|Apparently you also need to put in more effort|
Today’s run (street): 4.1 miles
Yesterday’s run (street): 3.2 miles
Considering how much I run, I’m not really that good at it. People tell me that I need to run more intervals, do more hill, core and strength training, run longer distances and run more frequently. I’ll concede that those things could help, but they all require more time and/or the acceptance of more discomfort. I’m not a physiologist, but I’ve always understood that if you do something a lot, you get better at it. If I’m putting in a dozen or more running miles a week, shouldn’t I see continuous improvement?
My running experience since late summer has been positive. I reduced my intake of sugar and simple carbs and that led to some weight loss. Running with less weight would usually yield direct improvement, but it wasn’t until my friend KWL surprised me with a Garmin 35 watch that I started to see gains. That’s because I was paying closer attention to my running data, especially heart rate. Using percent of HR max as a guide to pacing myself on runs helped me improve my average pace by almost two minutes a mile.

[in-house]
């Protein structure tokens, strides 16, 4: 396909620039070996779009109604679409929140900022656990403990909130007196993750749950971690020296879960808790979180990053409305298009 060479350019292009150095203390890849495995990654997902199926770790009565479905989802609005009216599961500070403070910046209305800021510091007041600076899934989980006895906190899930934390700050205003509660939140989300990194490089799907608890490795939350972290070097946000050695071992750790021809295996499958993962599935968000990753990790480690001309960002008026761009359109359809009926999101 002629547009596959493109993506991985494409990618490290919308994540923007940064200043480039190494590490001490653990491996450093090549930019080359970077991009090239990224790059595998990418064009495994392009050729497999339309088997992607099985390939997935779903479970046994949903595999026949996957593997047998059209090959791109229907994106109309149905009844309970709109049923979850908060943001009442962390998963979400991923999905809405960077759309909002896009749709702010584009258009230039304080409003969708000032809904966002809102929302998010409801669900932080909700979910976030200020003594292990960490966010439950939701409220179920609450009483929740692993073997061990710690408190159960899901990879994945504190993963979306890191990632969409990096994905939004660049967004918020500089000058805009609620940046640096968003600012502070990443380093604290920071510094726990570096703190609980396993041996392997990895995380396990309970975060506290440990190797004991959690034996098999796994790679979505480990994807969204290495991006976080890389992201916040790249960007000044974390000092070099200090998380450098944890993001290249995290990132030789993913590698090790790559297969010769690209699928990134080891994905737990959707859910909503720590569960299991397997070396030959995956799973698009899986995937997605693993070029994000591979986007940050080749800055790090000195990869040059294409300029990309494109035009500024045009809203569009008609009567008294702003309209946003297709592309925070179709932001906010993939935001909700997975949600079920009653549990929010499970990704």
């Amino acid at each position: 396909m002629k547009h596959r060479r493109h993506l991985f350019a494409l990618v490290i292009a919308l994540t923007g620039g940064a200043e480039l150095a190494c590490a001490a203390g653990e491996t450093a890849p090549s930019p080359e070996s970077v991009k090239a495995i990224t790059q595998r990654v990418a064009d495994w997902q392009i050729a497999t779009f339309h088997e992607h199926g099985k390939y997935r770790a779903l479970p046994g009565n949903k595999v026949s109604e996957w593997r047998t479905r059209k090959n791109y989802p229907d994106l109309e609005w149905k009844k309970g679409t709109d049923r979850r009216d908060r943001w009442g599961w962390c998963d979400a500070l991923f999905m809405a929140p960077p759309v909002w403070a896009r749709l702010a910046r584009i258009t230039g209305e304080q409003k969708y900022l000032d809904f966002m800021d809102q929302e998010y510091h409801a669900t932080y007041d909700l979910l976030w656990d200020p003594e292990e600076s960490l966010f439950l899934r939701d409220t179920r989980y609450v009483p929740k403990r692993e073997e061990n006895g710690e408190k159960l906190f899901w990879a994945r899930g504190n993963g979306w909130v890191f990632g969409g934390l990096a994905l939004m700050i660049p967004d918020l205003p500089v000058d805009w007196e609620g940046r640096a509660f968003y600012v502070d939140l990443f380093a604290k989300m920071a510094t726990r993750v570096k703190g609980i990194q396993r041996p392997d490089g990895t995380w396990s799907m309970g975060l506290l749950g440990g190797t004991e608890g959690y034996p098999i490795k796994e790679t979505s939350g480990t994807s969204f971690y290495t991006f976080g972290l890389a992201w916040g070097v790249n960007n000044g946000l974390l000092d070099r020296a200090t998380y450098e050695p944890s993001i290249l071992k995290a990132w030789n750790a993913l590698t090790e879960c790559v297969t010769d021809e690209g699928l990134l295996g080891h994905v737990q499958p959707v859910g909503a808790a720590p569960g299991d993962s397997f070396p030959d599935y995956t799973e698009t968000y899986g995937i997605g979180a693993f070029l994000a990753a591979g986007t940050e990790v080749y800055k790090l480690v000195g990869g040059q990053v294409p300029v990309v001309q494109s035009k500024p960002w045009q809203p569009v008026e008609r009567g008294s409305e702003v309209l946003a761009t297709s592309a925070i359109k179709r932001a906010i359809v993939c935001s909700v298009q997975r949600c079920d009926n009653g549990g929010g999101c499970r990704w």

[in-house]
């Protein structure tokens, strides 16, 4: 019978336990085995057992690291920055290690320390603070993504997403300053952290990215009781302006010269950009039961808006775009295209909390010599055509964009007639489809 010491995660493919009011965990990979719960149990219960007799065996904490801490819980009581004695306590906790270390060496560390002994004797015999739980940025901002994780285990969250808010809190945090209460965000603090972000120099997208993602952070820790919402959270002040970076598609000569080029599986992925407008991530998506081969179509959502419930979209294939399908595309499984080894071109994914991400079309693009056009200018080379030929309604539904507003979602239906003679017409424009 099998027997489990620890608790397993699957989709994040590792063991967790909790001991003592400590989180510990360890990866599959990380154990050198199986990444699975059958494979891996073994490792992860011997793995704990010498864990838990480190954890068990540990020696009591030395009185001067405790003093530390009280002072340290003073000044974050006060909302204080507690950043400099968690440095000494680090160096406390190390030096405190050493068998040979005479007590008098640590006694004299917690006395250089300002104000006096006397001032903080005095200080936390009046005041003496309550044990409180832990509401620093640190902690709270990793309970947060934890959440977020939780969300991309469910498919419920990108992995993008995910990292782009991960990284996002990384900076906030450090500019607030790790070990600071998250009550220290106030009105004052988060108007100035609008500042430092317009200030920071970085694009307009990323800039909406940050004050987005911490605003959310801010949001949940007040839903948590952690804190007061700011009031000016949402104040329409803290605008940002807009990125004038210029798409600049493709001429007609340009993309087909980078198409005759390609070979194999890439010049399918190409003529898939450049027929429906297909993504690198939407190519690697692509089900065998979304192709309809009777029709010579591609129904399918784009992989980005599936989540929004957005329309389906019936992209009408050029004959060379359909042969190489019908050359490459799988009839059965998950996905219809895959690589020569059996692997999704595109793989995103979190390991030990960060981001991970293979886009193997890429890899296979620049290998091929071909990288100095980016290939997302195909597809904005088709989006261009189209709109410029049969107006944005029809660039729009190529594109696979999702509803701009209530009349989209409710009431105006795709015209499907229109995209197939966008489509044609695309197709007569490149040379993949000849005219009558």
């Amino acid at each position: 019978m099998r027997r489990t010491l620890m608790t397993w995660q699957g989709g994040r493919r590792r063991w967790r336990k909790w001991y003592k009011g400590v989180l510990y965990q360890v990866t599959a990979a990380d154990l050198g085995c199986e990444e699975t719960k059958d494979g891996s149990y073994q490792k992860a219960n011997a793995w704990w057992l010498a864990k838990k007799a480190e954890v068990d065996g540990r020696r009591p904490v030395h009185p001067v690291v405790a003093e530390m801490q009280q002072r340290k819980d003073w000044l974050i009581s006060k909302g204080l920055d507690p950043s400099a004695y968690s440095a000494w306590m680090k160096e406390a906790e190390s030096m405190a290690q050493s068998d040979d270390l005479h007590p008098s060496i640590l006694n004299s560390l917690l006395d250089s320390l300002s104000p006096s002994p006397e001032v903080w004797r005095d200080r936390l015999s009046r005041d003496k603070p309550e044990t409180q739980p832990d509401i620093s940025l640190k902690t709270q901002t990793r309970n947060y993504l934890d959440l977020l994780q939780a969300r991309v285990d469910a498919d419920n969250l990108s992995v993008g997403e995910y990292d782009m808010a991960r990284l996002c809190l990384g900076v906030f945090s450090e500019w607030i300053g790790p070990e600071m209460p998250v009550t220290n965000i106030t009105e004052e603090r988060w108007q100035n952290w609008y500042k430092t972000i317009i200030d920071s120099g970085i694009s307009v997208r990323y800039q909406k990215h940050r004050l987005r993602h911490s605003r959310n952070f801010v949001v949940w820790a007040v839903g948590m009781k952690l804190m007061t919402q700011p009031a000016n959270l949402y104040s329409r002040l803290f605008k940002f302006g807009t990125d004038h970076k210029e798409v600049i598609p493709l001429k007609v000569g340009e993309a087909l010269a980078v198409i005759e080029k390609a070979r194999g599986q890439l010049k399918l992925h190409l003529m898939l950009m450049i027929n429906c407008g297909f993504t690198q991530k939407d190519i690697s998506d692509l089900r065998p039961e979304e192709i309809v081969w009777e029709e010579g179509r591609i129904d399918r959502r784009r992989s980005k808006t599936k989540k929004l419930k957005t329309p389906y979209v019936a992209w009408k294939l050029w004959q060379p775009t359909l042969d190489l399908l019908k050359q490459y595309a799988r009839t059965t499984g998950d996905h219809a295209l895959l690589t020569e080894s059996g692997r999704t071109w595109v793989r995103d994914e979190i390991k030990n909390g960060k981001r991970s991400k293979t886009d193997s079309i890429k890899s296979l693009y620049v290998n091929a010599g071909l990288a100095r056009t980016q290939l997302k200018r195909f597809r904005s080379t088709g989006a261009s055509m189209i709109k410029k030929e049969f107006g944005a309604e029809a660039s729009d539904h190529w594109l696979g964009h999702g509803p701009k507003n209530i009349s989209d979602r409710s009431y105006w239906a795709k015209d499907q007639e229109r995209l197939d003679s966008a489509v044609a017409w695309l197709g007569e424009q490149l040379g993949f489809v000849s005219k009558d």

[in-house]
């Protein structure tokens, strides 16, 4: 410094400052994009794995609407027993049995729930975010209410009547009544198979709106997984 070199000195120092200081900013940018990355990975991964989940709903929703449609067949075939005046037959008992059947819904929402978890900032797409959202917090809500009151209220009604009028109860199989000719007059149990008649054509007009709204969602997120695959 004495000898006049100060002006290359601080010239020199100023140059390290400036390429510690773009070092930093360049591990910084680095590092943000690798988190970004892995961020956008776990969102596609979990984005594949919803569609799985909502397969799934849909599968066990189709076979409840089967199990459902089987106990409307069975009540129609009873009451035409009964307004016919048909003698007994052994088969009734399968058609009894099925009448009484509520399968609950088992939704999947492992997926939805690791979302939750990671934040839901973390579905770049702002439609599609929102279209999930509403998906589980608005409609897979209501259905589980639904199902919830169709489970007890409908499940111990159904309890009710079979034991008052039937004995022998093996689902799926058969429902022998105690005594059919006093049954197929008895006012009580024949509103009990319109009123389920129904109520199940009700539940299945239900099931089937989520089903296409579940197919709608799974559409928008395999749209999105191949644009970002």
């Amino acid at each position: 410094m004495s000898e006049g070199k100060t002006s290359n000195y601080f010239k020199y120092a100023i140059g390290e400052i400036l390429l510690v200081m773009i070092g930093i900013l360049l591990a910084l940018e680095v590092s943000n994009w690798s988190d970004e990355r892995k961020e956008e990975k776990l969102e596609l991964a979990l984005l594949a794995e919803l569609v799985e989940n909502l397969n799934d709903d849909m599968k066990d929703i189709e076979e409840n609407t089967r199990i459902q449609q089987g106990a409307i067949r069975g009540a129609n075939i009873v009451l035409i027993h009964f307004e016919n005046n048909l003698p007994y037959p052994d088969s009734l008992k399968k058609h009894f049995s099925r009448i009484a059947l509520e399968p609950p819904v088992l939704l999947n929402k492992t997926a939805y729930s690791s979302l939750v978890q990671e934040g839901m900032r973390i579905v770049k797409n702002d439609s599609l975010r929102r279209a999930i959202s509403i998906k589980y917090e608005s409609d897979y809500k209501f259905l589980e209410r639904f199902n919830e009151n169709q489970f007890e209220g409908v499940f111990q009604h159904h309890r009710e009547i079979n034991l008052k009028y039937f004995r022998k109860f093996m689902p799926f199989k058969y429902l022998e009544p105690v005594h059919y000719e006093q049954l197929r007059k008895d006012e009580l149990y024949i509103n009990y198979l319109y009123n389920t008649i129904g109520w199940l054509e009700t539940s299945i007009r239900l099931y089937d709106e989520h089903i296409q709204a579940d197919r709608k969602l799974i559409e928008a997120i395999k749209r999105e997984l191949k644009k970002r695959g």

While I did see a measurable improvement from that, I’ve still been averaging 30-40 seconds a mile slower than my average pace from a few years ago. I know some of that is due to getting older, but it hasn’t been that long since my overall performance began to noticeably drop. Of all the helpful suggestions people have made to me, the point about running frequency probably hits closest to home.
This morning seemed like a perfect running day and I expected to run as well as I did on Friday when I exactly matched my current pace. But today felt much harder. When in doubt, I always look at the data. My average heart rate for my last two runs were exactly the same. Rate of effort was the same — 76% of max with the last six minutes pushing closer to 85%. Today’s run also matched yesterday’s for average cadence. The only variable was stride length, with Friday’s being a foot longer than today’s.
So if effort was the same, why was my stride so short? I did feel fatigued throughout run and that surprised me because I’d had a good night’s sleep. There’s really nothing that can explain why I did worse today (by 50 seconds per mile) except that every stride carried me 175 feet less every minute than yesterday.
I’m hoping that tomorrow I’ll bounce back and open my stride enough to get back to current pacing. I know that some of my friend’s suggestions for improvement would yield a quicker cadence which is the other lever I can pull to improve. But increasing cadence is tough and I still maintain that I should be getting faster because practice alone should be enough to make perfect.